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I The rising railway coach

  1. Oct 26, 2017 #1
    You are launched upward inside a railway coach in a horizontal position with respect to the surface of Earth, as shown in the figure. After the launch, but while the coach is still rising, you release two ball bearings at opposite ends of the train and at rest with respect to the train.


    a) Riding inside the coach, will you observe the distance between the ball bearings to increase or decrease with time?

    Answer: At the instant the coach was released, it is already starting to fall and since the objects inside the coach are also falling with the same rate with the coach, gravity is not present inside but just for a while. So, whether the coach is moving upwards or downwards doesn't really matter as long as they are falling at the same rate. Eventually tidal forces come into play so the distance between balls will increase during the upward trip.

    b) Now you ride in a second railway coach launched upward in a vertical position with respect to the surface of Earth (not shown). Again you release two ball bearings at opposite ends of the coach and at rest with respect to the coach. Will you observe these ball bearings to move together or apart?

    Answer: Again, at the instant the coach was released, it is already starting to fall. The two balls are experiencing approximately the same acceleration initially (lower ball has greater acceleration compared to the upper ball but just a tiny bit), but this tiny difference will cause a detectable change in separation between the balls as they fall. So, the two balls will move apart.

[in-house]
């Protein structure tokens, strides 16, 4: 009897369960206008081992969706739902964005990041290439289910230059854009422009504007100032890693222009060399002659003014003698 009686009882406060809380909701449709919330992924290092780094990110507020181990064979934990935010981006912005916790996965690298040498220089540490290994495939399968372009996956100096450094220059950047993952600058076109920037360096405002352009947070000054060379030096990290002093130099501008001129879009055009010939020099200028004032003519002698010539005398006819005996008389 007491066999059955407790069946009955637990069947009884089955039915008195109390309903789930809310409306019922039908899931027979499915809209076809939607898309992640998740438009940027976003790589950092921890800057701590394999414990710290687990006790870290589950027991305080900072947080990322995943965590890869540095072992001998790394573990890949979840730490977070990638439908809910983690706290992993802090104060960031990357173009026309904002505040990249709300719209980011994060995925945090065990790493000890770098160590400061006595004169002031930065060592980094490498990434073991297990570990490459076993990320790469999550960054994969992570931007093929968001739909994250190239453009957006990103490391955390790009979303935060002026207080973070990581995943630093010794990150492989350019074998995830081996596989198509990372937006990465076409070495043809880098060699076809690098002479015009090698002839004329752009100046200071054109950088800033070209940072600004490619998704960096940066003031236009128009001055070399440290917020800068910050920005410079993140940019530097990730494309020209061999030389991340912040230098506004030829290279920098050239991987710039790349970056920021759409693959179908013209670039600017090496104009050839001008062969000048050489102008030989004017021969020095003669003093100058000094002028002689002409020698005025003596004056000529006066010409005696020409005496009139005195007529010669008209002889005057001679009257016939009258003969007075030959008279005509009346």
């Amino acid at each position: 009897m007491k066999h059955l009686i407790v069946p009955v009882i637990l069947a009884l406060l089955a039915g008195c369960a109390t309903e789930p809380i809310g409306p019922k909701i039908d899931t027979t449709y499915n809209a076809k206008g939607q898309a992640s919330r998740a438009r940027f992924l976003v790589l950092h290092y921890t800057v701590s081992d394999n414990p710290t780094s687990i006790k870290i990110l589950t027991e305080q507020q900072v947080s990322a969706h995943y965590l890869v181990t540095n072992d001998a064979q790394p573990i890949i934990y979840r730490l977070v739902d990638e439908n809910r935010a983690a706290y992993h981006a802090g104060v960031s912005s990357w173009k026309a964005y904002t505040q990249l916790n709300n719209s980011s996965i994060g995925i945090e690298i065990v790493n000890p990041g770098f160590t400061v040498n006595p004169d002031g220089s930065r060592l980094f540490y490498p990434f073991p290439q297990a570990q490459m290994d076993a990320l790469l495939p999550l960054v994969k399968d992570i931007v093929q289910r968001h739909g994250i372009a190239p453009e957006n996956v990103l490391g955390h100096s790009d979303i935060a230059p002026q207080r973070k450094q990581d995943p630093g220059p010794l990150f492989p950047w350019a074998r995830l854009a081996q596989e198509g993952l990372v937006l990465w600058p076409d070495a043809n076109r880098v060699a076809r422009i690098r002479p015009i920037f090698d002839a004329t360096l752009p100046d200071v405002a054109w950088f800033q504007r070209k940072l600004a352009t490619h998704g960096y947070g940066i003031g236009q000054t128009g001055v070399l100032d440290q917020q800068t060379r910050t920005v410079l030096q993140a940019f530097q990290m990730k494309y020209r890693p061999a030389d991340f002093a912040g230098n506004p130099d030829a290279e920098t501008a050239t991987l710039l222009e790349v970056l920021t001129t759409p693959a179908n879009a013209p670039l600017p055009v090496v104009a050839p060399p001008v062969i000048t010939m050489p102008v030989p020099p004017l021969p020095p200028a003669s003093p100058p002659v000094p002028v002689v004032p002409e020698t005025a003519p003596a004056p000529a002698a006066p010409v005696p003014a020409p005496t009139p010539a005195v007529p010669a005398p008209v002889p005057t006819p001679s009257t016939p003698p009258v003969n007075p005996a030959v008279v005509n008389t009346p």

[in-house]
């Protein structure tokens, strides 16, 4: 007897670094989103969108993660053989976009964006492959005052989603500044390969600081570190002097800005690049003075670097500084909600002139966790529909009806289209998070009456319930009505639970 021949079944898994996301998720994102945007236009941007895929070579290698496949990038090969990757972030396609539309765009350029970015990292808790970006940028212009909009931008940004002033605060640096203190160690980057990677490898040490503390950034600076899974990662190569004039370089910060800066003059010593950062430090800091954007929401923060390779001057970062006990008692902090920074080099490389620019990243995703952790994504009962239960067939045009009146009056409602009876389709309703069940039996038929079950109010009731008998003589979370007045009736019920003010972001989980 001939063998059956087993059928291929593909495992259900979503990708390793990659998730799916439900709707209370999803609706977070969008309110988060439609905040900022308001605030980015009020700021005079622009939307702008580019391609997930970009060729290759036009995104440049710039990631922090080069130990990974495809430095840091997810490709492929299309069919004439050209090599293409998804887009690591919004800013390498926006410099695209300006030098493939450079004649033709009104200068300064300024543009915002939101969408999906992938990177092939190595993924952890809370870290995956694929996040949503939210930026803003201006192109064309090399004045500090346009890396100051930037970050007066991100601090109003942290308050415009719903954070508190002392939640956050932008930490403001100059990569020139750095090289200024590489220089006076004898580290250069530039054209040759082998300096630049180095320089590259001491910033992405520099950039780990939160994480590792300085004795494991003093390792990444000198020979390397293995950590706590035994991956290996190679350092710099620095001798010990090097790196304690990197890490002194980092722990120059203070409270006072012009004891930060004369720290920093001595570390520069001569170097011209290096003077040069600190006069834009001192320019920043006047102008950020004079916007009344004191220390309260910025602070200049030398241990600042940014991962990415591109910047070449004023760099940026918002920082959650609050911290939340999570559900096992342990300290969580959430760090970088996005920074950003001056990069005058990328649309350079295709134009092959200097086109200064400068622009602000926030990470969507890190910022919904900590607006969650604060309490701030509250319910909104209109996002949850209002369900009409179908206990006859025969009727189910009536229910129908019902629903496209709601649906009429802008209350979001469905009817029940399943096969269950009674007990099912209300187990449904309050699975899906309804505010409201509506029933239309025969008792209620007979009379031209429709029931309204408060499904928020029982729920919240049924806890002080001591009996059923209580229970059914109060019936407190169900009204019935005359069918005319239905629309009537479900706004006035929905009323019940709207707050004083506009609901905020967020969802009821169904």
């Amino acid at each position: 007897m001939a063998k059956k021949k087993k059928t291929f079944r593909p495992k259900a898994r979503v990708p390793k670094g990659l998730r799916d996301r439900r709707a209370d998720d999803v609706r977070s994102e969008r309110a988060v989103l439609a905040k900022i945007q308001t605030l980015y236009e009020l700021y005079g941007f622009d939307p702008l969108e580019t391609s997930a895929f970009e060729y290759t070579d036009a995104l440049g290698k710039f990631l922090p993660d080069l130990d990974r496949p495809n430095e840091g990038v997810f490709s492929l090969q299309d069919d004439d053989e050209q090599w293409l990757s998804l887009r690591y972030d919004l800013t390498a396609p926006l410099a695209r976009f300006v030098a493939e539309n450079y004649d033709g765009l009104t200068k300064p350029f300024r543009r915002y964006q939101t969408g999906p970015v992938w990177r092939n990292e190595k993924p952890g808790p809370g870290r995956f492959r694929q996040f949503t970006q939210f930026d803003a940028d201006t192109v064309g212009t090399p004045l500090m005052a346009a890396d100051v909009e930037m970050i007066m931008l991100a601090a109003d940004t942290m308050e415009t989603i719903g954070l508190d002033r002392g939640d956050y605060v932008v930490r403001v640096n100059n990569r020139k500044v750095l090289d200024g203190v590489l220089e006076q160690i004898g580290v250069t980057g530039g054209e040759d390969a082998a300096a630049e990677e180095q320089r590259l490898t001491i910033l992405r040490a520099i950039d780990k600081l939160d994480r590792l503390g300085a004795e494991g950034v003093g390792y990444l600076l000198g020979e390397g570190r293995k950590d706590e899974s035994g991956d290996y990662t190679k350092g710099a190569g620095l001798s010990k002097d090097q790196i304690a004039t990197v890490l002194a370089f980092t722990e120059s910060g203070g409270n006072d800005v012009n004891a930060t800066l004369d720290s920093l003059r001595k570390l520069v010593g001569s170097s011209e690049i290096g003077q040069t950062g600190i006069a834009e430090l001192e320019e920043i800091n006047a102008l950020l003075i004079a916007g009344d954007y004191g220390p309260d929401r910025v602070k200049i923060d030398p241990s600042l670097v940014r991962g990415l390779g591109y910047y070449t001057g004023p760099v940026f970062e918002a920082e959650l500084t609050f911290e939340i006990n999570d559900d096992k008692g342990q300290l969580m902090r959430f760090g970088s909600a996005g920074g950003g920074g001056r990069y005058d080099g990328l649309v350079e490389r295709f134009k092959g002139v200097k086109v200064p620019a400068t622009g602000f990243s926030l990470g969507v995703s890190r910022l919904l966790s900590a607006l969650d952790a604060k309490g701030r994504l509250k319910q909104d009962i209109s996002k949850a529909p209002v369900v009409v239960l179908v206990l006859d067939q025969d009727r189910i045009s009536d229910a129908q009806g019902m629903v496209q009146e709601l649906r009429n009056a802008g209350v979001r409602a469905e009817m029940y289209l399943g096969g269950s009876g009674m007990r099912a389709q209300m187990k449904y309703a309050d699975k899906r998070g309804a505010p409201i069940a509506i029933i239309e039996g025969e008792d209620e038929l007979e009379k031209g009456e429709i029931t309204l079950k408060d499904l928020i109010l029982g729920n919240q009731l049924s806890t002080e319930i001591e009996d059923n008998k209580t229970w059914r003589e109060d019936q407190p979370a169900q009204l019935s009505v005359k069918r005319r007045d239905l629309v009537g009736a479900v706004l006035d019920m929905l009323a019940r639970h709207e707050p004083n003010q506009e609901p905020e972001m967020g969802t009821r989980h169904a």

c) In either of the cases described above, can you, the rider in the railway coach, distinguish whether the coach is rising or falling with respect to the surface of Earth solely by observing the ball bearings from inside the coach? What do you observe at the moment the coach stops rising with respect to Earth and begins to fall?

    Answer: No, because again as stated above, at the instant the coach was released, it is already starting to fall so whatever phenomena are observed inside when the coach is on the downward trajectory, it is the same phenomena during the upward trajectory. As the coach reaches the top of the trajectory, you still observe the same phenomena (signs of "non-inertial frame" if already exceeded the detection tolerance).

    Can anyone please comment on my argument in this problem. Do I have the correct reasoning and intuition on the problem? Did I miss anything?
  2. jcsd
  3. Oct 26, 2017 #2


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    You might want to think a bit more about c. What would the motion of the ball bearings be if the carriage had been thrown hard enough to reach interstellar space?
  4. Oct 26, 2017 #3
    The answer of Taylor and Wheeler was None. So I based my explanation from that answer. I know that you think I might think that the balls would be pressed on the floor but I think in the case that you are saying, the acceleration would have to be greater than the gravitational acceleration. But either ways, the balls and the coach would be falling at the same rate at the instant it leaves the "thrower".
  5. Oct 26, 2017 #4


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    What I meant was, how strong are the tidal forces when the carriage is just launched? How strong are they in interstellar space? What about in between those two extremes?
  6. Oct 26, 2017 #5


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    I'm not sure about a. Releasing the balls gives them an initially parallel velocity displaced left and right of center. The right one would tend to a counterclockwise orbit, the left one a clockwise orbit. This suggests they should converge. My assumption is that the walls of the car force an initially parallel velocity.
  7. Oct 27, 2017 #6
    Well, I think the authors implicitly assume that the gravitational acceleration is approximately constant throughout. So talking about interstellar space is out of the question.